Withholding certain aspects of your personal life from your gynecologist can be tempting -- after all, gynecology deals with the most intimate aspect of your life, and it can be difficult to tell a medical professional things that you wouldn't even tell your best friend. However, withholding information from your gynecologist may have serious health consequences. Following are seven things that you should never keep from your gynecologist.
You Have Multiple Partners
Your doctor doesn't care if you are dating multiple people and engaging in sex with them -- he or she just needs to know what types of health conditions that you're at risk of developing. For instance, certain symptoms in young, sexually active women may point to different causes than their counterparts in post-menopausal women who don't have sex on a regular basis.
Your Gynecological History
The more your gynecologist knows about you, the better he or she is able to provide you with individualized care. Your doctor should know whether you've ever had an STD or vaginal infection and what type of birth control you have used in the past. It's also important for your doctor to know whether you have ever had a miscarriage or an abortion as well as any past pregnancies that have come to term.
You Have Unusual Odors
Strange odors coming from "down under" could be a potential sign of a serious health concern such as a vaginal infection, although minor changes around the time of your period are considered perfectly normal. Always alert your gynecologist as soon as possible in the event that you notice strong smell that's not a part of your general picture, especially if it returns quickly after performing your normal cleansing routine. One of the most common causes of this condition is that a piece of a tampon or even a whole one has somehow become lodged in your cervix, and these may lead to toxic shock syndrome. Your doctor will be able to remove the tampon safely.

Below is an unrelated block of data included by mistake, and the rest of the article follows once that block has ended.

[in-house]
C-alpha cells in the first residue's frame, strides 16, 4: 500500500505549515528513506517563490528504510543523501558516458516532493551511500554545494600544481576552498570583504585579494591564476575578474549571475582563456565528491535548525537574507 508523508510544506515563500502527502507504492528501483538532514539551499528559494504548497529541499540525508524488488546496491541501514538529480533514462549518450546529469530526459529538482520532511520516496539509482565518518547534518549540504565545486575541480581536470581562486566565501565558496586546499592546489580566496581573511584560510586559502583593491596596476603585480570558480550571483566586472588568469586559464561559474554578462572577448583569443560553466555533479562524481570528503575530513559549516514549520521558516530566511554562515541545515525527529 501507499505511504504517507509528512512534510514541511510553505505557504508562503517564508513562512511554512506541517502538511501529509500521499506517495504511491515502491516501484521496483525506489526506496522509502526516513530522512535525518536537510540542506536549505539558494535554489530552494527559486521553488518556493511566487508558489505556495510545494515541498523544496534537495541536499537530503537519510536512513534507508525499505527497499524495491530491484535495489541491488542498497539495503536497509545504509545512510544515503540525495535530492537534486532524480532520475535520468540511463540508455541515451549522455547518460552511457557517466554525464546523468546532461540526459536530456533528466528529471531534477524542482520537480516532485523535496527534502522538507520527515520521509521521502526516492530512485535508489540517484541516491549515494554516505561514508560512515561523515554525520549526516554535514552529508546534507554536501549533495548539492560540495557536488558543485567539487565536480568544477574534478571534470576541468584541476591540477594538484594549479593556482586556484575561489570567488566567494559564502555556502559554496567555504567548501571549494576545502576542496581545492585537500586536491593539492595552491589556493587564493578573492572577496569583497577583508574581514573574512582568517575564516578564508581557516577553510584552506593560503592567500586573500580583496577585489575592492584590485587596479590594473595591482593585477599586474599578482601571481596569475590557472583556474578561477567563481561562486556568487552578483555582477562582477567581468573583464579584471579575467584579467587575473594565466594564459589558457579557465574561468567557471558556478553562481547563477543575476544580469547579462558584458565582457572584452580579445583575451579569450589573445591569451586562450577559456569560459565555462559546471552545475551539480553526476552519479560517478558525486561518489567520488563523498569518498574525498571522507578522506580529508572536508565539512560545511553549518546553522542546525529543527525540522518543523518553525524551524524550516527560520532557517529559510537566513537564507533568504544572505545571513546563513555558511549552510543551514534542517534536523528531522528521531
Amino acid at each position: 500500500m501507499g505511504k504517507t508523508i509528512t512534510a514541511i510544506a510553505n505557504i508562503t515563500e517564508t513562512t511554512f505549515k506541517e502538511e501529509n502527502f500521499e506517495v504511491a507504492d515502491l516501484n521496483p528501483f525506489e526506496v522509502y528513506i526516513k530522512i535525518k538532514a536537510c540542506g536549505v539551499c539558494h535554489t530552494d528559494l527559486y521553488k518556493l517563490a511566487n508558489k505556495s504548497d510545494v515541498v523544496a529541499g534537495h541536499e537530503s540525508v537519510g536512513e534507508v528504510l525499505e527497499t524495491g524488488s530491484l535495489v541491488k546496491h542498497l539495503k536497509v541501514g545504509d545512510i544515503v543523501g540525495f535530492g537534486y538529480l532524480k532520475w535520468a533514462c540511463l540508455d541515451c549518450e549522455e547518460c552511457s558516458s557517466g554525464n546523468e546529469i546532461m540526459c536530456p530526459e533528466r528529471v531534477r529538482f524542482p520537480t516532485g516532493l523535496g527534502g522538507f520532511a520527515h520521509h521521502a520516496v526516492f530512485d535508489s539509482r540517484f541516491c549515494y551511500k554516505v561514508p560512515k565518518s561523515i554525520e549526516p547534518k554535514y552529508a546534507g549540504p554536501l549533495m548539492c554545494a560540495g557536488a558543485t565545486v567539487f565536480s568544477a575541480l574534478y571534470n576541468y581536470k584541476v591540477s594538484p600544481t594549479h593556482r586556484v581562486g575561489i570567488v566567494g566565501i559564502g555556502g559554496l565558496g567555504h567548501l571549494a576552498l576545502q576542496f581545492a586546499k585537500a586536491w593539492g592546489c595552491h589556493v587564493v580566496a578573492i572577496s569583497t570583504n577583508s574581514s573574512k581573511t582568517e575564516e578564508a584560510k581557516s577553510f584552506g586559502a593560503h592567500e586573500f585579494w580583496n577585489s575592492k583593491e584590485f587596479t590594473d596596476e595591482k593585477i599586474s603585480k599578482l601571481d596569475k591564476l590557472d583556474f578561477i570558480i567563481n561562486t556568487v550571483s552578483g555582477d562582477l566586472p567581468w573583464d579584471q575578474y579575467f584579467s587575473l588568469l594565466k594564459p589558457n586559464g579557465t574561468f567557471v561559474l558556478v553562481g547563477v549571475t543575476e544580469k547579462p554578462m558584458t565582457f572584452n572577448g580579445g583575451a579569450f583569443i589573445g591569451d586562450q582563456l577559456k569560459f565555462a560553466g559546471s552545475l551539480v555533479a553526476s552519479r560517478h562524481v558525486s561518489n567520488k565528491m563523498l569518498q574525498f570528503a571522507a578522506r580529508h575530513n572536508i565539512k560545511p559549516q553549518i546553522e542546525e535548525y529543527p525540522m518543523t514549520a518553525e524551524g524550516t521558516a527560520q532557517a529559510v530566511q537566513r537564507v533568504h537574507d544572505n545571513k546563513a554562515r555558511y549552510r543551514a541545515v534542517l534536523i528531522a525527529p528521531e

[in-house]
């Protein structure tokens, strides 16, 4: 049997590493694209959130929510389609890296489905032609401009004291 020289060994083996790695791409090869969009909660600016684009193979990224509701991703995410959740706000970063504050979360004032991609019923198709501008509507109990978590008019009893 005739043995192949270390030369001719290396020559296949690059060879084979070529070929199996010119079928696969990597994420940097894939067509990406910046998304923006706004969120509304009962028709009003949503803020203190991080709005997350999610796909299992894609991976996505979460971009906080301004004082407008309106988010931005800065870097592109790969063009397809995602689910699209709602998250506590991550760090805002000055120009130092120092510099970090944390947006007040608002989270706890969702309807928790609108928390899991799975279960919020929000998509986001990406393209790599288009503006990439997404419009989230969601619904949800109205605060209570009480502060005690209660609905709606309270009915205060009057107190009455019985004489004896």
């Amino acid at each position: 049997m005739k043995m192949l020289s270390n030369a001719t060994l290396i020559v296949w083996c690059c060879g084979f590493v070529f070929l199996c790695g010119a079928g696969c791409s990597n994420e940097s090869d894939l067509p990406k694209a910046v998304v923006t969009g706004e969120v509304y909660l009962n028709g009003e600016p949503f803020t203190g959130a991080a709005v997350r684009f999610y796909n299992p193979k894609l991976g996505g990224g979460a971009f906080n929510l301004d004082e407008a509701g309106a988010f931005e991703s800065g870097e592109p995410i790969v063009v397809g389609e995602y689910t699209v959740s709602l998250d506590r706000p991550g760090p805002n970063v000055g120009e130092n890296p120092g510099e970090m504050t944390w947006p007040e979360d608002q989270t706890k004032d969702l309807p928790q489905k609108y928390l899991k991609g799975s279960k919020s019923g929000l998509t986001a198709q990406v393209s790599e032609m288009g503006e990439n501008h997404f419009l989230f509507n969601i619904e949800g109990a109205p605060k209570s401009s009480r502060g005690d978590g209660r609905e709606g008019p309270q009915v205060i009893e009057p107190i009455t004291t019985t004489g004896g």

You Have Unusual Discharge
Unusual discharge is another indication that you may have an infection in the vagina. For instance, thick, white discharge that resembles cottage cheese is a typical sign of a yeast infection. Yellow or green discharge may also be cause for concern, particularly if accompanied by an unpleasant odor. Occasional clear discharge that does not have an abnormal odor is usually considered normal, although you should definitely tell your doctor if it's excessive.
You Have Abnormal Bleeding
Abnormal bleeding indicates a variety of potential conditions. If you experience bleeding after sex on a regular basis, it could mean anything from vaginal dryness, benign cysts, or precancerous conditions in the cervix. Spotting between periods should always be checked out as well, and if you're past menopause, any bleeding should be reported to your gynecologist as soon as possible.
You Have Pain or Discomfort During Intercourse
Discomfort or pain during intercourse is another condition that could have a huge variety of causes. One of the most common reasons women experience this is called vulvodnia, and hypersensitive nerve endings are usually the culprit. It may also be possible that you're experiencing a side effect of your birth control. Whatever the cause, your doctor can help you get back on track to a vibrant sex life.
You're Planning a Pregnancy
Many women wait until after they've taken a home pregnancy test that provided a positive outcome to tell their doctors that they've decided to start a family or add to an existing one, but it's better to talk with your gynecologist as soon as possible after making the decision to become pregnant. Your doctor will be able to provide you with advice on nutrition and other important aspects of preparing your body for pregnancy.
For more information, check out gynecologists' sites like http://www.centraliowaobgyn.com.Share
5 July 2017
Menopause took me by surprise. I thought only women in their 50s and 60s went through it, but I was in my late 30s when I entered this stage in my life. After talking to my OB/GYN, I discovered that my mother's early menopause played a major role in why I started so early. It was challenging to unexpectedly find myself dealing with the emotional and physical aspects of menopause. I soon discovered that I was not alone. There are many other women who started menopause at an early age and they were just as nervous as I was. I started this blog to give voice to those women and to provide emotional support.